Three out of four Australians hold a racial bias against Indigenous Australians.
No matter their age, gender, job, religion, education level or income - the majority of people on average held an unconscious negative view.
The findings from an Australian National University study released on Tuesday revealed an invisible barrier, author Siddharth Shirodkar says.
"It was certainly shocking ... but it also wasn't necessarily surprising," he told AAP.
"It says something, not so much about Indigenous people, it says something more about the rest of us."
Men were more biased than women against First Nations peoples.
Western Australians and Queenslanders showed higher levels of unconscious prejudice, while people in the Northern Territory and ACT showed less.
People who identified themselves as "strongly left wing" still showed signs of negative views against Indigenous Australians, while those who put themselves on the right-wing side displayed higher levels of bias.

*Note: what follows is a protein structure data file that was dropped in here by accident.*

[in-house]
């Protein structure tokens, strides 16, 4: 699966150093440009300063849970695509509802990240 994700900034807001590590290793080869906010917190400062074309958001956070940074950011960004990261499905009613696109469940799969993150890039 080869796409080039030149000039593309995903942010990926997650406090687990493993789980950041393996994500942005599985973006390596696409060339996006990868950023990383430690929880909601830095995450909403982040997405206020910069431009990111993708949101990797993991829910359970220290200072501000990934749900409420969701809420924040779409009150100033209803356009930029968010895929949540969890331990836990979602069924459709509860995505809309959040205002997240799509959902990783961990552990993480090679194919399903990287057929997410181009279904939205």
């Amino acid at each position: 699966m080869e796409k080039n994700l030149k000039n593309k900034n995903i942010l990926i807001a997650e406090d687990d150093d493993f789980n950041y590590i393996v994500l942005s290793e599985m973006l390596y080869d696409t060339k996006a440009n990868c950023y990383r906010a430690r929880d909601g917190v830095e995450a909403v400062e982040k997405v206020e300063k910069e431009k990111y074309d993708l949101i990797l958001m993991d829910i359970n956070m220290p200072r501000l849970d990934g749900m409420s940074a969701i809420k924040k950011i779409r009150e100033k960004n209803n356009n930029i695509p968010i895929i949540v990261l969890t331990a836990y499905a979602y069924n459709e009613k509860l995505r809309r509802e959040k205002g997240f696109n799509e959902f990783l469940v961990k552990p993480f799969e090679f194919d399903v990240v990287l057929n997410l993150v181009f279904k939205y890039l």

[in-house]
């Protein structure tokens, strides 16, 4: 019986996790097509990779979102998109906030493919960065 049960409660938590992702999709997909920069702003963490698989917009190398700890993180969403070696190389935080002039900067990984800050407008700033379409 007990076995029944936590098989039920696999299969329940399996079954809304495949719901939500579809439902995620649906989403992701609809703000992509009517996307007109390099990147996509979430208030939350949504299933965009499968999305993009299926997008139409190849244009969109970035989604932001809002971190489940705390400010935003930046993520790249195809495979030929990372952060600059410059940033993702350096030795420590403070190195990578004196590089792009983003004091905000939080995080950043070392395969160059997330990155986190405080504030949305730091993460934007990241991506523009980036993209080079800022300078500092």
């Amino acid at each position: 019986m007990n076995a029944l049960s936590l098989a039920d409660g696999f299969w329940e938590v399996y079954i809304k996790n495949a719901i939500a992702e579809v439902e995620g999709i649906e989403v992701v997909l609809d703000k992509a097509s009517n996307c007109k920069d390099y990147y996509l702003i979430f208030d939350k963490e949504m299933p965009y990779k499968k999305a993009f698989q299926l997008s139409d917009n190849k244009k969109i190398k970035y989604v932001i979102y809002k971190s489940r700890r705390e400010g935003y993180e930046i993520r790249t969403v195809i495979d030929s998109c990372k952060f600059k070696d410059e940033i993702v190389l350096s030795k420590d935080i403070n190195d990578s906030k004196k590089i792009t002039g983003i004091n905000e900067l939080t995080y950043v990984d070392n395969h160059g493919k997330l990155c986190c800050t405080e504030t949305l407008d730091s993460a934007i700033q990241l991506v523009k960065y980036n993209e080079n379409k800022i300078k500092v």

Australians showed the same level of bias against Indigenous Australians as people held against African Americans in the United States.
The study tested 11,000 Australians over a decade since 2009.
It looked at the response time of online volunteers to an association test, which flashed images of white people and Aboriginal Australians as well as positive or negative words.
It found the majority of Australians showed a preference for white faces.
Mr Shirodkar said while Australians might hold an unconscious bias, they still could choose whether or not to act on it.
A young girl holds a sign at a Black Lives Matter rally in Sydney. Source: SBS News: Nick Baker
"(If) we don't challenge that, then that can seep into our everyday decision making," he said.
He said some demographics were over-represented in the survey, including capturing more women, left-leaning voters and university educated people.
This meant the level of implicit racial bias may be under-reported.
The report came as thousands of Australians protested against Indigenous deaths in custody over the weekend.
Mr Shirodkar said the report's release was a coincidence, but the Black Lives Matter protests worldwide had given people a reason to pause and reflect.
"The study can maybe help us think more about internally how we treat one another but also how we think about one another," he said.